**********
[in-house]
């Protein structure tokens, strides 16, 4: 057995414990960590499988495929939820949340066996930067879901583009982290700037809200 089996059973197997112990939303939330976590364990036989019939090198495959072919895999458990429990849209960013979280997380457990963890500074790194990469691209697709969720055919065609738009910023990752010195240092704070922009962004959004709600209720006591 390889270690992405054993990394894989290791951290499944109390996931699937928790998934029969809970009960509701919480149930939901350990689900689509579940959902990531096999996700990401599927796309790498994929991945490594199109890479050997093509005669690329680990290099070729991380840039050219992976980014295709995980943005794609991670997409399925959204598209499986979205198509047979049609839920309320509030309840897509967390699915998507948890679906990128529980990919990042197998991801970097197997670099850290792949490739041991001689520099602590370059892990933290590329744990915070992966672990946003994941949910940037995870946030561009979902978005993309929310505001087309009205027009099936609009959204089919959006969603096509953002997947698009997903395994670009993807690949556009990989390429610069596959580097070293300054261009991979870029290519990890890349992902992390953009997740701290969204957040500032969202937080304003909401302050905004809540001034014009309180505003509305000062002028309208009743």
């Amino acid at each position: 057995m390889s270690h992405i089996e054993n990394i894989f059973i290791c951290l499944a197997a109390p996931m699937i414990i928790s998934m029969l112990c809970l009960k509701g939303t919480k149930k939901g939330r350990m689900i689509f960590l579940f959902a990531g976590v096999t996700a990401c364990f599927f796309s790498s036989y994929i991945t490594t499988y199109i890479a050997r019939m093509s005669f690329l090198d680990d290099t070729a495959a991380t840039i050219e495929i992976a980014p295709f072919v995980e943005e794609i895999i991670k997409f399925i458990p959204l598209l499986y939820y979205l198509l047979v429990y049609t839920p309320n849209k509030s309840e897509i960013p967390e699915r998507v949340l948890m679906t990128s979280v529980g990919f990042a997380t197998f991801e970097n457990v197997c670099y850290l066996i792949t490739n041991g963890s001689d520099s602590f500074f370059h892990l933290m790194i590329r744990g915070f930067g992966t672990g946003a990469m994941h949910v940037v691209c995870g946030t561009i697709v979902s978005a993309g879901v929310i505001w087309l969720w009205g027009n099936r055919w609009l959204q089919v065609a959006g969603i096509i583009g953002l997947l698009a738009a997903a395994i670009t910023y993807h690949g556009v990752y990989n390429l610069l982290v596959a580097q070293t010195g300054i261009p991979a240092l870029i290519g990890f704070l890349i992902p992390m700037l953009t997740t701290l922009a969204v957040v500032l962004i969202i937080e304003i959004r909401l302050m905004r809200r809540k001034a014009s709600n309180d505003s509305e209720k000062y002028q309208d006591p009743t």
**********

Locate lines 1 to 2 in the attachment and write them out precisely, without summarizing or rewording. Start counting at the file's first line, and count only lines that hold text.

[in-house]
């Protein structure tokens, strides 16, 4: 057995414990960590499988495929939820949340066996930067879901583009982290700037809200 089996059973197997112990939303939330976590364990036989019939090198495959072919895999458990429990849209960013979280997380457990963890500074790194990469691209697709969720055919065609738009910023990752010195240092704070922009962004959004709600209720006591 390889270690992405054993990394894989290791951290499944109390996931699937928790998934029969809970009960509701919480149930939901350990689900689509579940959902990531096999996700990401599927796309790498994929991945490594199109890479050997093509005669690329680990290099070729991380840039050219992976980014295709995980943005794609991670997409399925959204598209499986979205198509047979049609839920309320509030309840897509967390699915998507948890679906990128529980990919990042197998991801970097197997670099850290792949490739041991001689520099602590370059892990933290590329744990915070992966672990946003994941949910940037995870946030561009979902978005993309929310505001087309009205027009099936609009959204089919959006969603096509953002997947698009997903395994670009993807690949556009990989390429610069596959580097070293300054261009991979870029290519990890890349992902992390953009997740701290969204957040500032969202937080304003909401302050905004809540001034014009309180505003509305000062002028309208009743």